Over the weekend, The Disco Biscuits performed three late-night shows at Brooklyn Bowl Las Vegas. This wasn’t the first time that the Biscuits played a late-night run at Brooklyn Bowl Las Vegas during Phish‘s run at the MGM Grand Garden Arena, and it certainly won’t be the last. Fans from all over the country flew in to witness what they expected to be three nights of madness. Well, they got what they were looking for.The band kicked things off on Thursday night with “Confrontation” > “I Feel Love” (Donna Summer) > “Confrontation”. It was a good way to ease the Phish fans in attendance into the Biscuits and their style of playing. Next, “After Midnight” > “Basis For a Day” > “Necromancer” > “Basis For a Day” contained some of the best trance-fusion of the night. The final “Basis” jam was blissed-out while still possessing high energy “untz,” but it was only the first night and the band had a lot more to offer fans during the sets that followed.The Disco Biscuits kicked off the second set of night one off with one of their classics, “Crystal Ball”. Keyboardist Aron Magner took the lead during the improvisation, which produced a handful of thoroughly exciting moments. Next up was “Little Shimmy in a Conga Line” > “Tempest” > “Little Shimmy in a Conga Line”, a hands-down highlight of the night. The band was clicking and pushing musical boundaries in a way that is now expected by their fans. It’s segments like this that keep the band’s diehard fans coming back for more. The sandwich featured some tasteful riffs from guitarist Jon “Barber” Gutwillig, and bassist Marc “Brownie” Brownstein was right behind him. They ended the second set with a Las Vegas-appropriate cover of Elvis’ “Suspicious Minds”.Night 2 started off with a cover of Prince’s “1999”. The Biscuits did the classic song justice and they laid down some premier space funk during the jam. A twenty-six-minute version of “Astronaut” came next, marking one of the most ferocious improvisational highlights of the run. “Jigsaw Earth” > “Triumph” > “Jigsaw Earth” followed, serving as a prime example of the Biscuits’ use of contrast. It got dark and heavy, but also bubbly and light-hearted showcasing opposite ends of the spectrum of their musical range.The following featured just three songs, starting off with a twenty-one-minute version of Men Without Hats‘ “Safety Dance”, a classic cover that’s been in their repertoire for years. As the band gets older, songs like “Little Betty Boop” have truly begun to shine, and they executed this one with patience and purpose. “Spraypaint” closed out the set with twenty minutes of power that echoed throughout Brooklyn Bowl Las Vegas. They encored with “Floes”, a song written by their original drummer Sam Altman. All in all, Night 2 was good—but the best was yet to come.The third and final night of the run was by far the best of the bunch. The jams got deeper and the band was communicating on a near-telepathic level. The “Little Lai” > “Fifth of Beethoven” got the crowd warmed up and pumping, and the “Digital Buddha” > “Pilin’ It Higher” > “Abraxas” > “Digital Buddha” that closed set one was easily the best segment of the entire run. From blissco to relentless drum n’ bass, the entire band was soaring—they could not miss. If you missed the run, go back and listen to this chunk at all costs.Trance-fusion is a style of music that can be replicated, but only one band can execute it at the highest level, and that’s The Disco Biscuits. The final set of the weekend started with a twenty-two-minute rendition of the Gutwillig classic, “Hot Air Balloon”. That jammed straight into an inverted “Bernstein and Chasnoff”, an impressive change-up for hardcore fans as the song is usually used as a drop-segue. Next came one of Brownstein’s new songs, “Miracles”. A lot of fans have mixed feelings about the song, but the lyrics are strong and it has continued to earn its stripes as a jam vehicle. This one got dark and dirty before transitioning into Pink Floyd’s “Run Like Hell”. And then… boom! The band jammed back into “Hot Air Balloon” to bookend the set. Finally, the band encored with LCD Soundsystem’s “Home”, which made its way back through “Run Like Hell” to close out the run with style and swagger.In all, this was a successful weekend that definitely outshined the previous Worchester run, but the best is still yet to come. Their shows at The Palace Theater on November 23rd and 24th are going to give fans an example to see top shelf fall Biscuits. After that, the band has a three-night run in the mountains of Colorado at a brand-new venue in Frisco, followed by Holidaze, an event whose potential for greatness is self-explanatory. But the most anticipated run of them all is their return to Philadelphia for New Year’s Eve over four nights at The Fillmore starting on December 28th. The Disco Biscuits are playing more and more dates, and whether you love them or hate them, go catch one and witness their live show. There is nothing else like it in the scene.You can watch full pro-shot video of The Disco Biscuits at Brooklyn Bowl Las Vegas on November 2nd below via the band’s YouTube page:The Disco Biscuits – 11/2/18 – Full Show[Video: The Disco Biscuits]For a full list of The Disco Biscuits’ upcoming shows, head to the band’s website.Setlist: The Disco Biscuits | Brooklyn Bowl | Las Vegas, NV | 11/1/18I: Confrontation-> I Feel Love-> Confrontation, After Midnight-> Basis for a Day-> Neck Romancer-> Basis for a DayII: Crystal Ball, Little Shimmy in a Conga Line-> Tempest-> Little Shimmy in a Conga Line, Suspicious MindsE: Munchkin InvasionSetlist: The Disco Biscuits | Brooklyn Bowl | Las Vegas, NV | 11/2/18I: 1999-> Astronaut, Jigsaw Earth-> Triumph-> Jigsaw EarthII: Safety Dance-> Little Betty Boop (inverted)-> Spraypaint VictoryE: FloesSetlist: The Disco Biscuits | Brooklyn Bowl | Las Vegas, NV | 11/3/18I: Little Lai-> Fifth of Beethoven, Digital Buddha-> Pilin’ it Higher-> Abraxas-> Digital BuddhaII: Hot Air Balloon-> Bernstein & Chasnoff (inverted)-> Miracles-> Run Like Hell-> Hot Air BalloonE: Home-> Run Like Hell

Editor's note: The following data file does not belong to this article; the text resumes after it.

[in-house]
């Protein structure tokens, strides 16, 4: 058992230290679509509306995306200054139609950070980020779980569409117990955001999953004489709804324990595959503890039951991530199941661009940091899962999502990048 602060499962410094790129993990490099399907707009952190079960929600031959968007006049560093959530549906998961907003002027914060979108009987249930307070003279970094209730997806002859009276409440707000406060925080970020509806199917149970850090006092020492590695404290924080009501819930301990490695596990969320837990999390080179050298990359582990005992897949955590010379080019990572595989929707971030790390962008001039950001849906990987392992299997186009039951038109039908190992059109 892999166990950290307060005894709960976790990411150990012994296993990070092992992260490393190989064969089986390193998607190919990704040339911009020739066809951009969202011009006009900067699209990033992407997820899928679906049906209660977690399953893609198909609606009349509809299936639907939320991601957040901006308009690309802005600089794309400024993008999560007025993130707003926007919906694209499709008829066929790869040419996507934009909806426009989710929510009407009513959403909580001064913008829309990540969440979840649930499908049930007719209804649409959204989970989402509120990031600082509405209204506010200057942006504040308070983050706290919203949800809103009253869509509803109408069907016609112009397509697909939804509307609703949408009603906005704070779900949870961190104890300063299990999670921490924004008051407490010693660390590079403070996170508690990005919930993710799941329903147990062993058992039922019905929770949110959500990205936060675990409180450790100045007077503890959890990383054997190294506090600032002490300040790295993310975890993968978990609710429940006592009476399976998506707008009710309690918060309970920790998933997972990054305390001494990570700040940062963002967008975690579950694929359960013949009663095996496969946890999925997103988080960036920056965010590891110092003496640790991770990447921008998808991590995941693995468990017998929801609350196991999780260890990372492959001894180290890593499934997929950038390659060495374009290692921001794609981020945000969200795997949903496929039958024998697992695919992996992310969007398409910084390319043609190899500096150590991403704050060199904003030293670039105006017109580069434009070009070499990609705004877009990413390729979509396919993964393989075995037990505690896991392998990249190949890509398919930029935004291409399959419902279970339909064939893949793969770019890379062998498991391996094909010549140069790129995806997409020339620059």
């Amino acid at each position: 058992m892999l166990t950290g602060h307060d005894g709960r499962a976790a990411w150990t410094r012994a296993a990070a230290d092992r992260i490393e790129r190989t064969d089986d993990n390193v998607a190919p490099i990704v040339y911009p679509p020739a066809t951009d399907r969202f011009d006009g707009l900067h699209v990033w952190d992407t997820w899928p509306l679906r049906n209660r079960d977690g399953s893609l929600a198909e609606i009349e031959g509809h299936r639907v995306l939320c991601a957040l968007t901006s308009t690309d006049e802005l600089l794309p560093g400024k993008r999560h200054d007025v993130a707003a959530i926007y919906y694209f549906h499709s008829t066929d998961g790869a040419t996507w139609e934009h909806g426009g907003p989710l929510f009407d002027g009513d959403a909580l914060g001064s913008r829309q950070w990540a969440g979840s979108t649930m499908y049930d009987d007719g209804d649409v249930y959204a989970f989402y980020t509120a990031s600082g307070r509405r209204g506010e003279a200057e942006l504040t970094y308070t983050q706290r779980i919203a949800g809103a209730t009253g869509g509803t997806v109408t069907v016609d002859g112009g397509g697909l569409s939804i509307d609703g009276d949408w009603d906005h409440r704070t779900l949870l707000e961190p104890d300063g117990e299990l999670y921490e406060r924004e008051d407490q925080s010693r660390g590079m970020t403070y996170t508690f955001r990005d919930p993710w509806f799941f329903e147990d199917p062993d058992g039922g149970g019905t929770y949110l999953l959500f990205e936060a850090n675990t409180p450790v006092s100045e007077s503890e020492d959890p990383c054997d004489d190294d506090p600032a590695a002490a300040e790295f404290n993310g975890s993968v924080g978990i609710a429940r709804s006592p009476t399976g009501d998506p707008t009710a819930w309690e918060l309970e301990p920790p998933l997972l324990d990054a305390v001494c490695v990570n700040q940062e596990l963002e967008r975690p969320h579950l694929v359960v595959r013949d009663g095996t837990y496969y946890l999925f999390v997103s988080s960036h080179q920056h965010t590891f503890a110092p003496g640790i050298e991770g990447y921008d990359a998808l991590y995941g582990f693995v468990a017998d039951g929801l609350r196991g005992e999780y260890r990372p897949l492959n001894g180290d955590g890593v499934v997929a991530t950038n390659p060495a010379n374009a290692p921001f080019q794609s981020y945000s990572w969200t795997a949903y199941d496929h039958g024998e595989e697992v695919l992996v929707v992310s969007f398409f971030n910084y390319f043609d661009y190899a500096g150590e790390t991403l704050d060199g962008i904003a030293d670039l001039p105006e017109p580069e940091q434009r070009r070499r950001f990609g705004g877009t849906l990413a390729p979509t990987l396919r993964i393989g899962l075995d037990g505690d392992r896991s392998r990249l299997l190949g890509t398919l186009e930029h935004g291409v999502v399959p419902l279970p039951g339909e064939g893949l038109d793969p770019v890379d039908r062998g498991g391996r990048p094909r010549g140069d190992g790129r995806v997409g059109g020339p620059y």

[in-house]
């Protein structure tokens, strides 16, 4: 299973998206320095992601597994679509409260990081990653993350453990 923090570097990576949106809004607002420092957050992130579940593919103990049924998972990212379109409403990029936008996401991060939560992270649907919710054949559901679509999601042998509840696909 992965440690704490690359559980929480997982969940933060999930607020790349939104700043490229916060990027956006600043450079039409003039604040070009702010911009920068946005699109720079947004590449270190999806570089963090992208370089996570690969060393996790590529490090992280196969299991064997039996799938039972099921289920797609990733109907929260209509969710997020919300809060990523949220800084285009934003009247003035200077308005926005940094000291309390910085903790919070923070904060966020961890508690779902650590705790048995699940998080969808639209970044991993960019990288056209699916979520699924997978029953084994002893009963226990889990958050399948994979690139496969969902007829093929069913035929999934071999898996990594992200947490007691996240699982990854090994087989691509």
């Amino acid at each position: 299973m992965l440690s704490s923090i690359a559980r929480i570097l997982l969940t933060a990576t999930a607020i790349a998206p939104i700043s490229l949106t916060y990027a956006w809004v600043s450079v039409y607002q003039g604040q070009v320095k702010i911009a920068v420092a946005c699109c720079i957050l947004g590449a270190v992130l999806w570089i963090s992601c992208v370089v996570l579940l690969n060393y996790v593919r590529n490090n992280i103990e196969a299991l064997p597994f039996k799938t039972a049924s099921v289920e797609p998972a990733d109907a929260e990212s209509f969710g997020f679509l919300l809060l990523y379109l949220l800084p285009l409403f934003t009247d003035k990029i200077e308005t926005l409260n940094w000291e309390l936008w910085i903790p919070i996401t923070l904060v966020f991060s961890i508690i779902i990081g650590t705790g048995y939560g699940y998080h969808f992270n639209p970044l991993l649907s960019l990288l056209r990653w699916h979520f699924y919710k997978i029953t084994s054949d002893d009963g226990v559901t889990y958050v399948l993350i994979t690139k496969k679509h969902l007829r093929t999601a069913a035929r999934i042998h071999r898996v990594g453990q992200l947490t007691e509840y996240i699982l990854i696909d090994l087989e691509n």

Press Association “But David Moyes has a strong mentality. He is doing his own job. We have to use that in a positive way.” With the club’s board giving no sign of their belief being shaken in a man they handed a six-year contract to last summer, if the players do not shape up, it seems likely they will be the ones being ushered through the exit door. For some – Rafael’s fellow countryman Anderson and maybe even twin brother Fabio – it already appears too late. Others have work ahead of them. “We have spoken about it a lot,” said Rafael. “We have to show our quality. People are saying United don’t have a good squad. We have to prove it is not true.” United finally got their first victory of 2014 at Old Trafford on Saturday as second-half goals from Antonio Valencia and Danny Welbeck proved enough to overcome Swansea. Yet the three successive defeats that preceded that success condemned the Red Devils to an early exit from the FA Cup, gave them a first-leg deficit to overcome in a Capital One Cup semi-final tussle with Sunderland and left them with ground to make up just to claim a place in next season’s Champions League. Manchester United full-back Rafael has claimed it is time for the players to start taking responsibility for the club’s poor form. Manager David Moyes has taken most of the flak for United’s stunning fall from grace, the depth of which even the Scot has admitted caught him by surprise. Rafael thinks it is time the players took their fair share too. “I agree with that sentiment 100 per cent,” said the Brazilian. “We are the ones who have to take the responsibility. “I don’t know why everyone is looking at the manager. It is the players who have to do the job on the pitch.” Rafael makes no excuses in the massive upheaval created by Sir Alex Ferguson’s exit last summer, insisting there is enough quality at Old Trafford to smooth out any teething problems. “We knew there would be a change,” he said. “The manager had just left after 27 years and it was always going to be hard.